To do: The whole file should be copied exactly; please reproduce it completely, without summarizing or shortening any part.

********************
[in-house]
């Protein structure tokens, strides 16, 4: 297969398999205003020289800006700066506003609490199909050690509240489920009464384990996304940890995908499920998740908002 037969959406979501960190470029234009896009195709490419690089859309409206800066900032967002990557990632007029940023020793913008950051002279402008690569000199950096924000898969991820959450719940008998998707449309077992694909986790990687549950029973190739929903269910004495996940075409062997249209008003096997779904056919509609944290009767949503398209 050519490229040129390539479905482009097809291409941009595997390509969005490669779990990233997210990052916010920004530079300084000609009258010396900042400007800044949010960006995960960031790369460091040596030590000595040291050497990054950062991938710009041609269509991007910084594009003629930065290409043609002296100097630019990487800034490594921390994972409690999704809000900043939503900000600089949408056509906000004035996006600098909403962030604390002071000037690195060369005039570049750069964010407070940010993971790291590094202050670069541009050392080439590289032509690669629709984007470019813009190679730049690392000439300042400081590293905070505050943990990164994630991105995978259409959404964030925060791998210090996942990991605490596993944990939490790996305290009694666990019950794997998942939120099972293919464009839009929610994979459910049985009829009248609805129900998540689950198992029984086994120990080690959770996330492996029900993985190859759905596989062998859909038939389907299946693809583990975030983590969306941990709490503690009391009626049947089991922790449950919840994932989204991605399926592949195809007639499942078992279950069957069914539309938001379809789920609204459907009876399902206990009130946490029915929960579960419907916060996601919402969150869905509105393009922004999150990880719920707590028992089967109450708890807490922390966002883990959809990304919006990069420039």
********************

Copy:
[in-house]
């Protein structure tokens, strides 16, 4: 297969398999205003020289800006700066506003609490199909050690509240489920009464384990996304940890995908499920998740908002 037969959406979501960190470029234009896009195709490419690089859309409206800066900032967002990557990632007029940023020793913008950051002279402008690569000199950096924000898969991820959450719940008998998707449309077992694909986790990687549950029973190739929903269910004495996940075409062997249209008003096997779904056919509609944290009767949503398209 050519490229040129390539479905482009097809291409941009595997390509969005490669779990990233997210990052916010920004530079300084000609009258010396900042400007800044949010960006995960960031790369460091040596030590000595040291050497990054950062991938710009041609269509991007910084594009003629930065290409043609002296100097630019990487800034490594921390994972409690999704809000900043939503900000600089949408056509906000004035996006600098909403962030604390002071000037690195060369005039570049750069964010407070940010993971790291590094202050670069541009050392080439590289032509690669629709984007470019813009190679730049690392000439300042400081590293905070505050943990990164994630991105995978259409959404964030925060791998210090996942990991605490596993944990939490790996305290009694666990019950794997998942939120099972293919464009839009929610994979459910049985009829009248609805129900998540689950198992029984086994120990080690959770996330492996029900993985190859759905596989062998859909038939389907299946693809583990975030983590969306941990709490503690009391009626049947089991922790449950919840994932989204991605399926592949195809007639499942078992279950069957069914539309938001379809789920609204459907009876399902206990009130946490029915929960579960419907916060996601919402969150869905509105393009922004999150990880719920707590028992089967109450708890807490922390966002883990959809990304919006990069420039």